The taxi drivers at Tinerhir waved and said hello when they saw us back in town again. They were beginning to feel like old friends, our paths had crossed so many times now. We didn't stay at the Hotel L'Oasis; once was enough. I must mention that conditions at the Oasis have probably improved by now as they were in the middle of building a new hotel above the restaurant. Instead we checked into the Hotel Salam, on the opposite side of the park. The owner was very friendly and I managed to negotiate a large room on the roof at 25 dirhams each. We ate at the hotel and had the best tajine I found anywhere in Morocco. That evening I decided I liked Tinerhir. There's nothing special about the town, most people just pass through here on their way to the Todra gorge. It's the people that make this ordinary town an interesting place to stop; even our new friends, the taxi drivers. It was a small enough place where you could recognize people walking down the street and know which shop, hotel or restaurant they worked at or hung out at.
We booked ourselves on to the Friday morning CTM bus to Marrakesh. This bus would go direct to Marrakesh via Ouarzazate. Eventually the bus arrived and was mostly empty. We climbed aboard and began our day long bone rattling ride back through the mountains. Again we had another racing driver at the wheel of the bus. The suspension of the bus was very hard and we literally flew over every bump in the road. I had to hang on to the seat in front of me to stop myself flying around the bus. I began to brace myself every time we hit a bumpy stretch of road; this was not doing my coccyx bone much good.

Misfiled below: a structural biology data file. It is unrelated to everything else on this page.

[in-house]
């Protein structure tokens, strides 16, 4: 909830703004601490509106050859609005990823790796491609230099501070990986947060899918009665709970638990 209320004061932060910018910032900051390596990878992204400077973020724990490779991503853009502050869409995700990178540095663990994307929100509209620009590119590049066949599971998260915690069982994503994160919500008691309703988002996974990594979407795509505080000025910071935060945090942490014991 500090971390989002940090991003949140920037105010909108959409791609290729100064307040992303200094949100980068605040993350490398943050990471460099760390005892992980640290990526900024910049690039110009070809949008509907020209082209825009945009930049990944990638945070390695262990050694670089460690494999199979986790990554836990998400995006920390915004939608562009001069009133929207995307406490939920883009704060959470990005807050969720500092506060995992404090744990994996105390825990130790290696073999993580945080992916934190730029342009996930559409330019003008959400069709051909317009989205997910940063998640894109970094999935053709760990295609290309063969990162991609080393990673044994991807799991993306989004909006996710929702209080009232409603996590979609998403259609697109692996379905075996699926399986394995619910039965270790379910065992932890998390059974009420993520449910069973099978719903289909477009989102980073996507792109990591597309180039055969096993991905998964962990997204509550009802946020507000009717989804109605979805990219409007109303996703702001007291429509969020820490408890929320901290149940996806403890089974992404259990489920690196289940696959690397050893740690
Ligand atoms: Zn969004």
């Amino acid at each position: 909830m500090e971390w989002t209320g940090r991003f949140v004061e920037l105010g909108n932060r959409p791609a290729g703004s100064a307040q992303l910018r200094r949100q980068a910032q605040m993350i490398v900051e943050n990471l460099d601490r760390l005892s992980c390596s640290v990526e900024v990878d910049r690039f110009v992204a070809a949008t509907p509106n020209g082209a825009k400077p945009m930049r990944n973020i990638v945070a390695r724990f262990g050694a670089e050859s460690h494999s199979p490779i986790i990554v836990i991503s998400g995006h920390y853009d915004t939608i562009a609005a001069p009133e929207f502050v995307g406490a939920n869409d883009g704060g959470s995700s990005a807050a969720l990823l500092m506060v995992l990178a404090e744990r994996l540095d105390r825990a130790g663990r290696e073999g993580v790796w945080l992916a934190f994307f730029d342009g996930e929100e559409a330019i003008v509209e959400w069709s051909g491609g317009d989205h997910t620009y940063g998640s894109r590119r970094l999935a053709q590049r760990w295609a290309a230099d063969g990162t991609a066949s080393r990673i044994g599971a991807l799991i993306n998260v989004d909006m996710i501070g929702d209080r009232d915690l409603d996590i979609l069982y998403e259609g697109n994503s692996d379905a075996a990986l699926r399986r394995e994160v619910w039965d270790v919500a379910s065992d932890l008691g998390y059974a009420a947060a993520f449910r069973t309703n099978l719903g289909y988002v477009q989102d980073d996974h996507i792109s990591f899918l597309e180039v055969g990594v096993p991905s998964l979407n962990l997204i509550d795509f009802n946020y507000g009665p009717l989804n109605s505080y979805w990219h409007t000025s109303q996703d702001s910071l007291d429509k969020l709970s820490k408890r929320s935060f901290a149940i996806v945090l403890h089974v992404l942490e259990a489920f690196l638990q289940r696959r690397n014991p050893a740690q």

Halfway through the mountains we again stopped at the same village for a late lunch break where I had stopped just over a week ago while on my way to Ouarzazate. I went back to the same café with the others and sat down in the garden and ordered a tajine. Across the road the guy who had tried to sell me some crystals before spotted me, walked across the street and greeted me like an old friend. He still had the same crystal and was now offering me a very special price. Unfortunately for him I was still not in the market for crystals or fossils. If he was selling something I wanted I would of bought it from him; he was a very amiable salesman. The bus was soon on its way again, the crystal seller waved as we drove past down the road.
Back in Marrakesh we had the same problem of finding accommodation for the night. The city was busy, again; I think Marrakesh is permanently busy with tourists and travellers. We started at the Hotel Ali, which we found to be full. We left our luggage there and Trevor and I went off around the old city to scout around for a clean, budget hotel. We found room at the Hotel de la Paix, which was just opposite the hotel I was staying at while I was recovering from my fever. We walked back to the Ali to pick up the other three and our luggage and returned to check in for the night. That evening we went along to a hotel at the bottom of Rue de Bab Agnaou to enjoy some cold beer, which we deserved after our desert adventures.
On Sunday our group split up. I was the first to leave and got up early in the morning to catch a train north to Meknes. Scott was taking the night train to Tangiers that evening and Trevor, Jana and Angela continued travelling together, heading north a few days later.
Continue reading this journey: Meknes & the north